Are scaled frameworks process-focused, not people-focused.

Are scaled frameworks process-focused, not people-focused.

As noted in the Heavy Weight Championship of Agile, there has been a substantial amount of animated “discussion” about whether there is a need for scaled frameworks.  The three major players in the scaled framework arena, DSDM, DAD and SAFe all combine component Agile, lean, product flow and other techniques to address perceived needs in the overall software development community.  The primary issues are:

  1. Scaled frameworks are not “Agile.” This argument stems from the inclusion of techniques such as large scale release planning and hardening sprints (SAFe), an inception phase (DAD) and classic project management documentation (DSDM) to name a few techniques that draw attention. The argument is correct. These techniques are, strictly speaking, not Agile, however neither are the lean and product flow techniques that have become de rigor in many “Agile” implementations.  Our definition of what is Agile has evolved over time. The twelve principles in the Agile Manifesto provide a core set of values to use as a tool to evaluate whether any addition to our practice is Agile or not.
  2. The scaled frameworks are process-focused rather than people-focused.  One of the greatest successes of the Agile movement has been to refocus the software development process (including development, enhancement and maintenance) on people and communication without losing sight of the fact that software development is a process. This is generally interpreted that teams self-manage and self-organize to meet the demands for the work they are asked to perform.  All three of the major scaled frameworks embrace Scrum as their central team management tool.  What tends to be more explicitly delineated in the scaled frameworks is the role of the larger organization (management) to decide and plan for what will be done in terms of release planning.  I agree with the argument that large organizations are trading nimbleness for additional predictability (with the attendant risk). Processes and the predictability/coordination needs they address are driven because large organizations have so many more moving parts (for example marketing, sales, production, customer service, legal departments and that generally does not scratch the surface) that more free flowing communication is less effective.  This is one of the reasons why large organizations tend to be less nimble, but can tackle huge programs.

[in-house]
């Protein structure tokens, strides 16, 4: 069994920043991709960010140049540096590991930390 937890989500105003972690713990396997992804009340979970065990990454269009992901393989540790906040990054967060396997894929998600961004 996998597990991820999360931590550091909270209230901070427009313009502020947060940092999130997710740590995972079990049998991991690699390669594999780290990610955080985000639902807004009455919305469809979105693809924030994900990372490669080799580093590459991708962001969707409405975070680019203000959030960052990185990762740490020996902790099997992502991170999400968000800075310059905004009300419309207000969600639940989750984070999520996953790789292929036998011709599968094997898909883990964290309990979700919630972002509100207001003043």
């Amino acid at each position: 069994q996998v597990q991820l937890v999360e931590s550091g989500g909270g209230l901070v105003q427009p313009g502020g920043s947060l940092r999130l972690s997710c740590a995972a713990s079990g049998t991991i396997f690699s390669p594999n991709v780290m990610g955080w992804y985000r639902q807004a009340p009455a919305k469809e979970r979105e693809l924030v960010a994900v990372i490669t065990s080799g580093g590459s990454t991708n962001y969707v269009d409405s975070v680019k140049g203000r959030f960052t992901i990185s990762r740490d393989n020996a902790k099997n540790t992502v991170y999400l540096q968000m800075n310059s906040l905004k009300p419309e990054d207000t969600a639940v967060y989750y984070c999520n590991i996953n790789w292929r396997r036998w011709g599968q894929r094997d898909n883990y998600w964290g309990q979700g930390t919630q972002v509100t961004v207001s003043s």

The criticisms are valid, however overly specific to one type or culture of work.  In broader world ranging from small cutting edge firms to large, regulation-bound behemoths, there will be mechanisms needed to effectively deliver value.  We need to interpret those mechanisms through the eyes of the principles in Agile, lean and other methods to ensure we do not have runaway bloat.  What does not go away in any implementation scaled or not scaled is core premise of Agile that the people doing the work are the people who best figure how to approach and organize to get they need to accomplish done.  Teams are best positioned to react to the facts on the ground however they need to do so within the boundaries of business need and organizational culture.